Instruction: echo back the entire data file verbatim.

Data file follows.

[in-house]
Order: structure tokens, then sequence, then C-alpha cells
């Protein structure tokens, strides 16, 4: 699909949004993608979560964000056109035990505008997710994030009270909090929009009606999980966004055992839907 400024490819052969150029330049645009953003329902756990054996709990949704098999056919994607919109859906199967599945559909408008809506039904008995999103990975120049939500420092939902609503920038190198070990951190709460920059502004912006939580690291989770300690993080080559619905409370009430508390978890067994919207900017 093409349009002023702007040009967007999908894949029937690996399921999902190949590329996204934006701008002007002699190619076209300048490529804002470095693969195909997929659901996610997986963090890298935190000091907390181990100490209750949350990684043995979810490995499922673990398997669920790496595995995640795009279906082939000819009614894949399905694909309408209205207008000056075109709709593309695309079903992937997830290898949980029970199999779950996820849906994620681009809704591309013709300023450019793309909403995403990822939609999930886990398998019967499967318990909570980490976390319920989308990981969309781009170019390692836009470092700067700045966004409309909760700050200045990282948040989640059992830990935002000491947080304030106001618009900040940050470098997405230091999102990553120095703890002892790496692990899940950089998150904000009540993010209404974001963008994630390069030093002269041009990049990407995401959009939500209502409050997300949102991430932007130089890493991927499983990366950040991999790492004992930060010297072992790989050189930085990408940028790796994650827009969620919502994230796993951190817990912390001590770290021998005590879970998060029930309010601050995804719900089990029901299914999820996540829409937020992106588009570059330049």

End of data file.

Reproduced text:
[in-house]
Order: structure tokens, then sequence, then C-alpha cells
């Protein structure tokens, strides 16, 4: 699909949004993608979560964000056109035990505008997710994030009270909090929009009606999980966004055992839907 400024490819052969150029330049645009953003329902756990054996709990949704098999056919994607919109859906199967599945559909408008809506039904008995999103990975120049939500420092939902609503920038190198070990951190709460920059502004912006939580690291989770300690993080080559619905409370009430508390978890067994919207900017 093409349009002023702007040009967007999908894949029937690996399921999902190949590329996204934006701008002007002699190619076209300048490529804002470095693969195909997929659901996610997986963090890298935190000091907390181990100490209750949350990684043995979810490995499922673990398997669920790496595995995640795009279906082939000819009614894949399905694909309408209205207008000056075109709709593309695309079903992937997830290898949980029970199999779950996820849906994620681009809704591309013709300023450019793309909403995403990822939609999930886990398998019967499967318990909570980490976390319920989308990981969309781009170019390692836009470092700067700045966004409309909760700050200045990282948040989640059992830990935002000491947080304030106001618009900040940050470098997405230091999102990553120095703890002892790496692990899940950089998150904000009540993010209404974001963008994630390069030093002269041009990049990407995401959009939500209502409050997300949102991430932007130089890493991927499983990366950040991999790492004992930060010297072992790989050189930085990408940028790796994650827009969620919502994230796993951190817990912390001590770290021998005590879970998060029930309010601050995804719900089990029901299914999820996540829409937020992106588009570059330049």